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Vol. 33. Issue 1.
Pages 3-11 (March 2015)
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Vol. 33. Issue 1.
Pages 3-11 (March 2015)
Original Article
DOI: 10.1016/S2359-3482(15)30024-5
Open Access
Factors impacting the growth and nutritional status of cystic fibrosis patients younger than 10 years of age who did not undergo neonatal screening
Fatores de impacto sobre o crescimento e o estado nutricional de pacientes com fibrose cística menores de 10 anos que não foram submetidos à triagem neonatal
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Taís Daiene Russo Hortencio, Roberto José Negrão Nogueira, Fernando Augusto de Lima Marson, Gabriel Hessel
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ghessel@fcm.unicamp.br

Corresponding author
, José Dirceu Ribeiro, Antônio Fernando Ribeiro
Universidade Estadual de Campinas (UNICAMP), Campinas, SP, Brazil
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Tables (4)
Table 1. Nutritional status of 52 CF patients aged less than 10 years according to gender and H/A index.
Table 2. Nutritional status of 52 CF patients aged less than 10 years according to gender and the BMI/A index.
Table 3. Relationship between clinical and laboratory CF variables and H/A index using generalized linear models with GEE (Generalized Estimating Equations).
Table 4. Relationship between clinical and laboratory CF variables and BMI/A index using generalized linear models with GEE (Generalized Estimating Equations).
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Abstract
Objective

The aim of this study was to evaluate by clinical and laboratory parameters how cystic fibrosis (CF) affects growth and nutritional status of children who were undergoing CF treatment but did not receive newborn screening.

Methods

A historical cohort study of 52 CF patients younger than 10 years of age were followed in a reference center in Campinas, Southeast Brazil. Anthropometric measurements were abstracted from medical records until March/2010, when neonatal screening program was implemented. Between September/2009 and March/2010, parental height of the 52 CF patients were also measured.

Results

Regarding nutritional status, four patients had Z-scores ≤–2 for height/age (H/A) and body mass index/age (BMI/A). The following variables were associated with improved H/A ratio: fewer hospitalizations, longer time from first appointment to diagnosis, longer time from birth to diagnosis and later onset of respiratory disease. Forced vital capacity [FVC(%)], forced expiratory flow between 25-75% of FVC [FEF25-75(%)], forced expiratory volume in the first second [FEV1(%)], gestational age, birth weight and early respiratory symptoms were associated with improved BMI/A.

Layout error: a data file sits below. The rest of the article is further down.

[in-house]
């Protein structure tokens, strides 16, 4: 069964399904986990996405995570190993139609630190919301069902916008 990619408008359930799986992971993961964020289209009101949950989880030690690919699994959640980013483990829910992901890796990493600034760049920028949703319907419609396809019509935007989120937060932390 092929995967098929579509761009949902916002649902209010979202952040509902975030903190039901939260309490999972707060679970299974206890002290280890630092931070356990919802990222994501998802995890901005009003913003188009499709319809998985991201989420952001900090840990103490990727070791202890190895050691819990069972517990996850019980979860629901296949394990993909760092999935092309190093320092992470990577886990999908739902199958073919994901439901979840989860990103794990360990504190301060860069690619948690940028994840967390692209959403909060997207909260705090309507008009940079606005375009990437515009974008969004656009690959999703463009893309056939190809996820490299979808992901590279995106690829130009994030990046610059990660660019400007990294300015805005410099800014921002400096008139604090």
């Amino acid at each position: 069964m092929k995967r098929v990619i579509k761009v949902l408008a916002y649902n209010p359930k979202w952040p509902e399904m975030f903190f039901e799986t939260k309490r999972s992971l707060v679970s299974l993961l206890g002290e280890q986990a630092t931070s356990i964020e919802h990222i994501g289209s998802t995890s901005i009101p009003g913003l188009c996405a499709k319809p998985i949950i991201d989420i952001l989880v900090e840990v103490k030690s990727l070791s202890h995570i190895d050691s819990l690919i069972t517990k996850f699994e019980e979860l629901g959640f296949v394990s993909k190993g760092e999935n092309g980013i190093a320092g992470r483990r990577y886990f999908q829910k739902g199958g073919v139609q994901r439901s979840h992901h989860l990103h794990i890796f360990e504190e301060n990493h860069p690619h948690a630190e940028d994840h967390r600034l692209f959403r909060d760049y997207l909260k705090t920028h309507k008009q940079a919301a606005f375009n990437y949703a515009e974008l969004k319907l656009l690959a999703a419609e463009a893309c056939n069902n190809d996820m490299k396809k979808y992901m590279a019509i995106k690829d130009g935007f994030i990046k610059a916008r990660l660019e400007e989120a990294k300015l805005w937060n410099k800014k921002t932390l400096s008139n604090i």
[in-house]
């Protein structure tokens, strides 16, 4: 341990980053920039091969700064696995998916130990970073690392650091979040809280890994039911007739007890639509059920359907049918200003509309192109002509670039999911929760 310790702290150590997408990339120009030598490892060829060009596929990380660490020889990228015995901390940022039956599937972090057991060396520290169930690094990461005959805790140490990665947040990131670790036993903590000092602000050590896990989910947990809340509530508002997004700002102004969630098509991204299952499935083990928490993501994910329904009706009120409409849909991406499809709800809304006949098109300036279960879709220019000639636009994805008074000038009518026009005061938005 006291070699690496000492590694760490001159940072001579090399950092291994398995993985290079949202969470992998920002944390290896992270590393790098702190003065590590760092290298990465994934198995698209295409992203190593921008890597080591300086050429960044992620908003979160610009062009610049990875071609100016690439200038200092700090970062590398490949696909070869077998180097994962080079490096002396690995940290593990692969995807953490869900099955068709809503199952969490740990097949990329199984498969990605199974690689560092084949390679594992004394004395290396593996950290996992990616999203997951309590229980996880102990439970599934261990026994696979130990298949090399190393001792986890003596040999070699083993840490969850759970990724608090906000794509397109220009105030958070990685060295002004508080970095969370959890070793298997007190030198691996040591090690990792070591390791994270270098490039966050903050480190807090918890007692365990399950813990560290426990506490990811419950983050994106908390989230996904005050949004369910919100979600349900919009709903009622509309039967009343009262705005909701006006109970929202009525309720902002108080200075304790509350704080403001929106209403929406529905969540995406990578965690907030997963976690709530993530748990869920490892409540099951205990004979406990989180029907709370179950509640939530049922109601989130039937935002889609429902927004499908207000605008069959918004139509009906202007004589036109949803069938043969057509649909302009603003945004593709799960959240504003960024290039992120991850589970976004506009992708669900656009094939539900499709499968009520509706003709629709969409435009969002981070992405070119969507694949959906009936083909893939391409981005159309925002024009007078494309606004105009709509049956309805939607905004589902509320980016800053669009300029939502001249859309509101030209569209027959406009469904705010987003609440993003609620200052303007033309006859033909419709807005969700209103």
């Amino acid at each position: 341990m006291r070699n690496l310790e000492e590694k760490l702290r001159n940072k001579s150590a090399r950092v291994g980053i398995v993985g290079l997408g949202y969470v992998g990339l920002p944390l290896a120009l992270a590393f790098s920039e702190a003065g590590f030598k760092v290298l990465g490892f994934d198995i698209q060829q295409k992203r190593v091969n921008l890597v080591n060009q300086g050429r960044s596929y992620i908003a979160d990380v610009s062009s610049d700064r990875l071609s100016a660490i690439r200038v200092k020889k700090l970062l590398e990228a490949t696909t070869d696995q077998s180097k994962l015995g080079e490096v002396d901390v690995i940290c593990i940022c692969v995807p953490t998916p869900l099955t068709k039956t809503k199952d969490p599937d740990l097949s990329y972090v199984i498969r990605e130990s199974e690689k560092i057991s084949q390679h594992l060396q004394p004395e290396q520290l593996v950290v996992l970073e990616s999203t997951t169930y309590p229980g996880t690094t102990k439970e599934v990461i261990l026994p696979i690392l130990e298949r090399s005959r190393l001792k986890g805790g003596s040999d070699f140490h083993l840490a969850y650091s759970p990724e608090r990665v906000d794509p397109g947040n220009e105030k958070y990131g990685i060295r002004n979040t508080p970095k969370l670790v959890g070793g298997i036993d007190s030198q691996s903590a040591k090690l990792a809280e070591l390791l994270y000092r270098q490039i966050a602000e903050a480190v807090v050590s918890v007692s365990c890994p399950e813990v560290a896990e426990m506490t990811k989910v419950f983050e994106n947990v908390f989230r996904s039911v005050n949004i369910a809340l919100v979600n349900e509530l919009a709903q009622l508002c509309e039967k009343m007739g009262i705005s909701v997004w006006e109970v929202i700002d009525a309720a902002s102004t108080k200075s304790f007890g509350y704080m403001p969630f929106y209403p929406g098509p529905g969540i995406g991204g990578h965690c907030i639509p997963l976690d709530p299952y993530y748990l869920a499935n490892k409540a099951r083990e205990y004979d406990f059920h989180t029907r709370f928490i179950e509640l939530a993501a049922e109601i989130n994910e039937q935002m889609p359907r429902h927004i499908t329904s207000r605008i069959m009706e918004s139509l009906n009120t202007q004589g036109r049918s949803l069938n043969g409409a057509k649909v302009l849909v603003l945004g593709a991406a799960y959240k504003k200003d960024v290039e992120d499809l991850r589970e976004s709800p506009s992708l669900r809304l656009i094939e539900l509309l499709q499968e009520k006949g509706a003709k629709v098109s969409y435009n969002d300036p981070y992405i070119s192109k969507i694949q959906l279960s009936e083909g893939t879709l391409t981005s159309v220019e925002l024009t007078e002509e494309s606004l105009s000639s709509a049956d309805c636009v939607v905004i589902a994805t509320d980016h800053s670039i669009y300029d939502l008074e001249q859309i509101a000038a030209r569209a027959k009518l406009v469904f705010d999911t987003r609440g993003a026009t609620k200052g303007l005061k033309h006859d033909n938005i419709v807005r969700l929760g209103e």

Conclusions

Greater number of hospitalizations, diagnosis delay and early onset of respiratory disease had a negative impact on growth. Lower spirometric values, lower gestational age, lower birth weight, and early onset of respiratory symptoms had negative impact on nutritional status. Malnutrition was observed in 7.7% of cases, but 23% of children had nutritional risk.

KEYWORDS:
Cystic fibrosis/complications
Child
Neonatal screening
Anthropometry
Nutritional status
Resumo
Objetivo

O objetivo deste estudo foi avaliar por meio de parâmetros clínicos e laboratoriais como a fibrose cística (FC) afeta o crescimento e estado nutricional de crianças que foram submetidas ao tratamento para FC, mas não receberam o diagnóstico pela triagem neonatal.

Métodos

Uma coorte histórica com 52 pacientes com FC menores de 10 anos de idade foram acompanhados em um centro de referência em Campinas, Sudeste do Brasil. Peso e altura foram coletados de prontuários médicos até março de 2010, quando a triagem neonatal foi implementada. Entre setembro de 2009 a março de 2010 a altura dos pais foi mensurada.

Resultados

Quatro pacientes tiveram escores Z≤–2 para altura/idade (A/I) e índice de massa corporal/idade (IMC/I). Foram associados com melhor A/I: menor número de hospitalizações, maior tempo entre a primeira consulta e o diagnóstico, maior tempo entre o nascimento e o diagnóstico e início tardio da doença respiratória. Capacidade vital forçada [CVF(%)], fluxo expiratório forçado entre 25-75% da CVF [FEF25-75(%)], volume expiratório forçado no primeiro segundo [VEF1(%)], idade gestacional, peso ao nascer e início sintomas respiratórios foram associados com melhor IMC/I.

Conclusões

Maior número de hospitalizações, retardo no diagnóstico e início precoce da doença respiratória tiveram impacto negativo no crescimento. Menores valores espirométricos, menor idade gestacional, menor peso ao nascer e o início precoce dos sintomas respiratórios tiveram impacto negativo no estado nutricional. A desnutrição foi observada em 7,7% dos casos, mas 23% das crianças apresentaram risco nutricional.

PALAVRAS-CHAVE:
Fibrose cística/complicações
Criança
Triagem neonatal
Antropometria
Estado nutricional
Full Text
Introduction

Cystic fibrosis (CF) is an autosomal recessive disease that is highly prevalent among caucasians. CF is characterized by the involvement of multiple organs, especially the pulmonary and gastrointestinal systems; by abnormally high levels of sweat chloride, and by increased incidences of male infertility and diabetes mellitus.1